The 'backfire effects' occur both in conscious and non-conscious feelings towards people from ethnic minorities, says a report based on studies by a team led by Dr Gregory Maio of the School of Psychology at Cardiff University.
These findings, according to the research team, have dramatic implications for the use of anti-racism advertising. In the UK, messages attacking prejudice and racism have been used by many organisations, including the Commission for Racial Equality, the Racial Equality in Employment Project and Football Against Racism. However, no previous research has examined the actual impact of anti-racism advertisements on prejudice.
For their research, the team carried out 12 studies, each involving at least 60 male and female undergraduates at Cardiff University. They found that these effects on attitudes occur even months after people's conflict of feelings has been measured, and days after the anti-racism messages are presented to them.
By contrast, for those who were not ambivalent in their attitude, anti-racism messages elicited less prejudice. The studies supported past evidence that people with a conflict of attitude towards ethnic minorities are more likely to spend more time carefully reading an editorial about such a group.
They will both like and dislike a particular ethnic group at the same time. And they will carefully scrutinize messages that support a positive attitude toward that group, perhaps because they hope to reduce the conflict and tension in their attitudes. Ironically, however, this process leads to more negative attitudes towards ethnic minorities where the material these people read contains weak arguments in favour of the group or critical of it.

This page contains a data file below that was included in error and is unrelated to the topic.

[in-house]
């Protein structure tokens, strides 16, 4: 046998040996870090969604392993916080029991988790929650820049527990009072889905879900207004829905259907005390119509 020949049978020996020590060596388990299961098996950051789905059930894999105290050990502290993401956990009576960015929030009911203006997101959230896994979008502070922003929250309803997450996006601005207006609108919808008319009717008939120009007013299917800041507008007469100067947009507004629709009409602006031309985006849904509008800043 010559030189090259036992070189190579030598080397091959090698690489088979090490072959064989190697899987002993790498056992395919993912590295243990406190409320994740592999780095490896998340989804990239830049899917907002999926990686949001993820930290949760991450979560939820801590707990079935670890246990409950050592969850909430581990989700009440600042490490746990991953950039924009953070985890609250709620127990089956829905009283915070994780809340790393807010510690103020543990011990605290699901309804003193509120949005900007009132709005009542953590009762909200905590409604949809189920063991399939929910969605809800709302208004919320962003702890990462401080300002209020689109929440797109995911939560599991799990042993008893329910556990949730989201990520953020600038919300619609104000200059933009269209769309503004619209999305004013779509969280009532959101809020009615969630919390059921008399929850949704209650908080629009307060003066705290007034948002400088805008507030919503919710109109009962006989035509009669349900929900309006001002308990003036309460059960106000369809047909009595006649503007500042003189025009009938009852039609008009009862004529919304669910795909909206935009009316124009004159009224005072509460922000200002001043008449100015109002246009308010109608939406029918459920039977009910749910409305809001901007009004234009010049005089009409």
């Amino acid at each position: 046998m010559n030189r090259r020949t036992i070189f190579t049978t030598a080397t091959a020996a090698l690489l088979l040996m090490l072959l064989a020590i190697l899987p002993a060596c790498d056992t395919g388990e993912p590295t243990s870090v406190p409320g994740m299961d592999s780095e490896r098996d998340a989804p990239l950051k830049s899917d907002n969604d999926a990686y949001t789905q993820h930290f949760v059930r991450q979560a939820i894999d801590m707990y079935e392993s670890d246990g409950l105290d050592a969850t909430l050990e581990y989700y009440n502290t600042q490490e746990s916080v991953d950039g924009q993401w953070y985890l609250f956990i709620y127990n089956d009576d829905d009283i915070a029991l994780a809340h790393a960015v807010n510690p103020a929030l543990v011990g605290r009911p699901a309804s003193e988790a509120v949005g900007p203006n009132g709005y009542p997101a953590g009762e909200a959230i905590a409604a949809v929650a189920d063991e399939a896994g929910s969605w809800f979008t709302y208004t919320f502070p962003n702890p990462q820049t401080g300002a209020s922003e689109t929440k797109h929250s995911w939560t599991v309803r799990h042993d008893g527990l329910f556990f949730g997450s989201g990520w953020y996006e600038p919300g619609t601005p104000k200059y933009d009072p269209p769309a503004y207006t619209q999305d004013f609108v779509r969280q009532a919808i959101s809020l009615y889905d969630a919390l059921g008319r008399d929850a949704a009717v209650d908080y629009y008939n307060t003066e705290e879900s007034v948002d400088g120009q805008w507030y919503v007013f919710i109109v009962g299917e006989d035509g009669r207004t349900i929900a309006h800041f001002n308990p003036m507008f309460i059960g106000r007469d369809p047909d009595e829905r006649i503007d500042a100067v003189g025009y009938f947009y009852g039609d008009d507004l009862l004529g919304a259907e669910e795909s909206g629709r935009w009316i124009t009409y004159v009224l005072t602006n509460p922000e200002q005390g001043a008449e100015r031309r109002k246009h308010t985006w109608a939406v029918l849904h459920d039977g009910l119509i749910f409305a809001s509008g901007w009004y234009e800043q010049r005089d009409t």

The reports argues that it is important to begin understanding the ways in which anti-racism messages might help reduce ambivalence, and consequently make people more amenable to what is being said.
It might be possible, at the point when people start to read anti-racist messages, to reduce the conflict of attitude by presenting the reader's negative and positive feelings towards certain groups as complementary. For example, people could be encouraged to see a minority group's 'arrogance' as arising partly because of its perception of its 'strong adherance to moral principle', says the report. However, the researchers found that this is possible only in carefully controlled situations, limited to a short period.
Said Dr. Maio: "It is important to develop messages that elicit more positive attitudes toward ethnic minority people among recipients who are initially ambivalent toward them. "At the very least, it is important to design messages that do not increase prejudice among people in this category, as was found in this research."
For further information, contact Dr Gregory Maio on 44-292-087-6260, or email: firstname.lastname@example.org
Or Iain Stewart or Lesley Lilley at ESRC, on 01793 413032/413119
NOTES FOR EDITORS
1. The research report 'The Development of Anti-Racism Advertisements: Effects of Attitude Ambivalence and Attitude Function' was funded by the Economic and Social Research Council (ESRC). Dr Maio is at the School of Psychology, Cardiff University, Cardiff CF10 3YG.
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